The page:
Blog October 31, 2019

How to Get a Visa for Your Kid’s Summer Camp in Europe?

Are you considering enrolling your child in one of the best summer camps in Europe? This decision will be one of the best you could make towards their future. Europe is rich with culture, history, diverse languages, and opportunities. In recent years, the borders have become more open, with many inclusive states providing excellent services for young people and families.

How to get a visa for your child’s summer camp in Europe?

Getting visas to your country of choice is an important step in your summer camp plans. Here is a checklist of things to remember and expect when applying for summer programs.

1. Short-term visa applications

Summer camps only last a few weeks, so you only need a short-term visa for your child. It’s best to apply as early as possible, as the application process could take anywhere from a couple weeks to a couple months to complete. Your application can usually be submitted online. Make sure you have all the right documents in order before filling out the online forms.

2. Check your child’s citizenship status and qualifications

Depending on your child’s nationality, you may or may not need a visa before entering Europe. US citizens, for example, can get their passports stamped with a 90-day visa upon arrival in Europe. However, starting in 2021, U.S. visitors will be required an ETIAS (European Travel Information and Authorization System) approval before entering countries in the Schengen zone.

3. Parental Letter of Authorization

Depending on the country, your (minor) child will be required to carry his or her ID (usually a passport), plus a declaration of parental consent This is a signed letter from you or your spouse allowing them to travel. This letter should state the dates of travel, plus the institution responsible for your child.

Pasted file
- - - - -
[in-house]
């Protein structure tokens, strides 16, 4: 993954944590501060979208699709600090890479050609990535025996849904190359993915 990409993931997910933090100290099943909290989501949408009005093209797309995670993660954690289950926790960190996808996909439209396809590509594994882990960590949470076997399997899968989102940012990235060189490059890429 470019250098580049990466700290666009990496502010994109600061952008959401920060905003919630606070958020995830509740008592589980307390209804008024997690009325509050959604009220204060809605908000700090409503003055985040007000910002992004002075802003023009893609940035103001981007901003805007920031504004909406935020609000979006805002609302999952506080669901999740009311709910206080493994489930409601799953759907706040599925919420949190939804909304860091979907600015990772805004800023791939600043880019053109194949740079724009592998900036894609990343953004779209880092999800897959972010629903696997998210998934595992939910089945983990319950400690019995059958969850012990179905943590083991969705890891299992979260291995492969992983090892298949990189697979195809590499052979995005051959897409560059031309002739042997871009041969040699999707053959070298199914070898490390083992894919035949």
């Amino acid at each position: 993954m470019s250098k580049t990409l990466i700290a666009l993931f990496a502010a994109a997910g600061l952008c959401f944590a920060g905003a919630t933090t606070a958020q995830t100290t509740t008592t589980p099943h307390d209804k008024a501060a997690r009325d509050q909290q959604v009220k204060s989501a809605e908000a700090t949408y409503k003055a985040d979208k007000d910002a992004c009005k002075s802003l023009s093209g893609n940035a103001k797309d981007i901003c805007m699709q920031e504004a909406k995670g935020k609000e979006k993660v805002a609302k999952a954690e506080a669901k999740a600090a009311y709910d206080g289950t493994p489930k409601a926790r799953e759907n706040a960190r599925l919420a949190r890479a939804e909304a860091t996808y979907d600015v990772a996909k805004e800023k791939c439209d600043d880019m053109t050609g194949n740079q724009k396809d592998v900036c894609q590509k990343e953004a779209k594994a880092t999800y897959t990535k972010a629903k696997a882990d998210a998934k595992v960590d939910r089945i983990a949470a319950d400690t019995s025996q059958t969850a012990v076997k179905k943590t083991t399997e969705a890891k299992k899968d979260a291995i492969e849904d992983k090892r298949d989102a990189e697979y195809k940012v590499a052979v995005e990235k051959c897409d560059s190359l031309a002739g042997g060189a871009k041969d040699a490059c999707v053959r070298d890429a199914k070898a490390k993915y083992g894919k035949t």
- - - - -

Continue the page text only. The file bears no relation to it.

4. Travel in European and the Schengen Countries

Nationals from the UK will not have a problem applying for the student visa, or getting a stamp of approval upon arrival–at least until Brexit is in full effect. But in some cases, your cases may have a different nationality, or require a visa to Europe for the summer camp.

If your child is a citizen of a country not allowed visa-free travel in Europe, you will need to apply for a Student Schengen Visa. Once approved, they will also be allowed to visit the following countries within the Schengen Zone,: Austria, Belgium, Czech Republic, Denmark, Estonia, Finland, France, Germany, Greece, Hungary, Iceland, Italy, Latvia, Lithuania, Luxembourg, Malta, Netherlands, Norway, Poland, Portugal, Slovakia, Slovenia, Spain, Switzerland and Sweden.

Complete checklist of the documents you should prepare when applying for this visa:

  • Completed application forms
  • Two identical photos that pass the Schengen visa photo requirements and taken within the last 3 months.
  • Valid passport and copy.
  • Current residence permit or proof of residence
  • Copy of your travel itinerary—proving return flights is usually required.
  • Travel Insurance
  • Accommodation proof and complete address, including contacts of your child’s host family